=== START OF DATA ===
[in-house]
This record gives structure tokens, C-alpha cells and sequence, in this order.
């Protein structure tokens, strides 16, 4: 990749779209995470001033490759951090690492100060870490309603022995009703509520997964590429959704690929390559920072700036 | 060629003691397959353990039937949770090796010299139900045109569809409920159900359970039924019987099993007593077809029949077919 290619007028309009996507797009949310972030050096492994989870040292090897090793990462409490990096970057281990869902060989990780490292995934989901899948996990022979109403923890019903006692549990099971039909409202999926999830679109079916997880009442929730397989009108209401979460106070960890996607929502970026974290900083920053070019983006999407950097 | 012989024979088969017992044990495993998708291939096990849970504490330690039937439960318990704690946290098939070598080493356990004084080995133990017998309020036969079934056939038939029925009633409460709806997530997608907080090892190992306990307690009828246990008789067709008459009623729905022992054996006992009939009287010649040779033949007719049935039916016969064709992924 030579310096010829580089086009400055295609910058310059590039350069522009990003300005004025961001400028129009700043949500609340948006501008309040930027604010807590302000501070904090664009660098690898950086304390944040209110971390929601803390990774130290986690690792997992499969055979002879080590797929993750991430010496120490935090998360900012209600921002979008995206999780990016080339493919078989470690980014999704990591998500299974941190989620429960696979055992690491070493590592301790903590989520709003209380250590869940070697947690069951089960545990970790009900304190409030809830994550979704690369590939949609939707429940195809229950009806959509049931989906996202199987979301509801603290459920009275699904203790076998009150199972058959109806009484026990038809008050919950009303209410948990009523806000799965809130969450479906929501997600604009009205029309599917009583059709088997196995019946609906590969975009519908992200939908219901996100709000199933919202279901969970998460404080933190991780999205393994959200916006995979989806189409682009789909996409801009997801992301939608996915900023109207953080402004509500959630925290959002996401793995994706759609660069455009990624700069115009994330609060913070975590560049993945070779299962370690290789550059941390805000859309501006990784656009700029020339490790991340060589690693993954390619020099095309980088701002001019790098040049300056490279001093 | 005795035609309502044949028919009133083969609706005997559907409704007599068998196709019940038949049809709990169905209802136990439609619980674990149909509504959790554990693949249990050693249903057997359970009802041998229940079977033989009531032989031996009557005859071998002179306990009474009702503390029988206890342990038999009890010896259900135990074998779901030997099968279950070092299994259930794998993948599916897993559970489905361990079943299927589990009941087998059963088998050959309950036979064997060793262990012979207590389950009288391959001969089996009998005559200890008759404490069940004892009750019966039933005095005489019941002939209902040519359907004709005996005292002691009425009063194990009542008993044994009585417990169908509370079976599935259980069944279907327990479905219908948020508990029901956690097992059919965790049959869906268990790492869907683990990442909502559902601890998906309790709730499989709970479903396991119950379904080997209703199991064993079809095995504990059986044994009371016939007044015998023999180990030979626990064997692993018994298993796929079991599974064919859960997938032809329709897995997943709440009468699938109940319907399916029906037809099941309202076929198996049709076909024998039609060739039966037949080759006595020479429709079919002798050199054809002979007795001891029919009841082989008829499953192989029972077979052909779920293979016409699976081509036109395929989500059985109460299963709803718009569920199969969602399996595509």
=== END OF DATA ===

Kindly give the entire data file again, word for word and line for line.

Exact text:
[in-house]
This record gives structure tokens, C-alpha cells and sequence, in this order.
């Protein structure tokens, strides 16, 4: 990749779209995470001033490759951090690492100060870490309603022995009703509520997964590429959704690929390559920072700036 | 060629003691397959353990039937949770090796010299139900045109569809409920159900359970039924019987099993007593077809029949077919 290619007028309009996507797009949310972030050096492994989870040292090897090793990462409490990096970057281990869902060989990780490292995934989901899948996990022979109403923890019903006692549990099971039909409202999926999830679109079916997880009442929730397989009108209401979460106070960890996607929502970026974290900083920053070019983006999407950097 | 012989024979088969017992044990495993998708291939096990849970504490330690039937439960318990704690946290098939070598080493356990004084080995133990017998309020036969079934056939038939029925009633409460709806997530997608907080090892190992306990307690009828246990008789067709008459009623729905022992054996006992009939009287010649040779033949007719049935039916016969064709992924 030579310096010829580089086009400055295609910058310059590039350069522009990003300005004025961001400028129009700043949500609340948006501008309040930027604010807590302000501070904090664009660098690898950086304390944040209110971390929601803390990774130290986690690792997992499969055979002879080590797929993750991430010496120490935090998360900012209600921002979008995206999780990016080339493919078989470690980014999704990591998500299974941190989620429960696979055992690491070493590592301790903590989520709003209380250590869940070697947690069951089960545990970790009900304190409030809830994550979704690369590939949609939707429940195809229950009806959509049931989906996202199987979301509801603290459920009275699904203790076998009150199972058959109806009484026990038809008050919950009303209410948990009523806000799965809130969450479906929501997600604009009205029309599917009583059709088997196995019946609906590969975009519908992200939908219901996100709000199933919202279901969970998460404080933190991780999205393994959200916006995979989806189409682009789909996409801009997801992301939608996915900023109207953080402004509500959630925290959002996401793995994706759609660069455009990624700069115009994330609060913070975590560049993945070779299962370690290789550059941390805000859309501006990784656009700029020339490790991340060589690693993954390619020099095309980088701002001019790098040049300056490279001093 | 005795035609309502044949028919009133083969609706005997559907409704007599068998196709019940038949049809709990169905209802136990439609619980674990149909509504959790554990693949249990050693249903057997359970009802041998229940079977033989009531032989031996009557005859071998002179306990009474009702503390029988206890342990038999009890010896259900135990074998779901030997099968279950070092299994259930794998993948599916897993559970489905361990079943299927589990009941087998059963088998050959309950036979064997060793262990012979207590389950009288391959001969089996009998005559200890008759404490069940004892009750019966039933005095005489019941002939209902040519359907004709005996005292002691009425009063194990009542008993044994009585417990169908509370079976599935259980069944279907327990479905219908948020508990029901956690097992059919965790049959869906268990790492869907683990990442909502559902601890998906309790709730499989709970479903396991119950379904080997209703199991064993079809095995504990059986044994009371016939007044015998023999180990030979626990064997692993018994298993796929079991599974064919859960997938032809329709897995997943709440009468699938109940319907399916029906037809099941309202076929198996049709076909024998039609060739039966037949080759006595020479429709079919002798050199054809002979007795001891029919009841082989008829499953192989029972077979052909779920293979016409699976081509036109395929989500059985109460299963709803718009569920199969969602399996595509």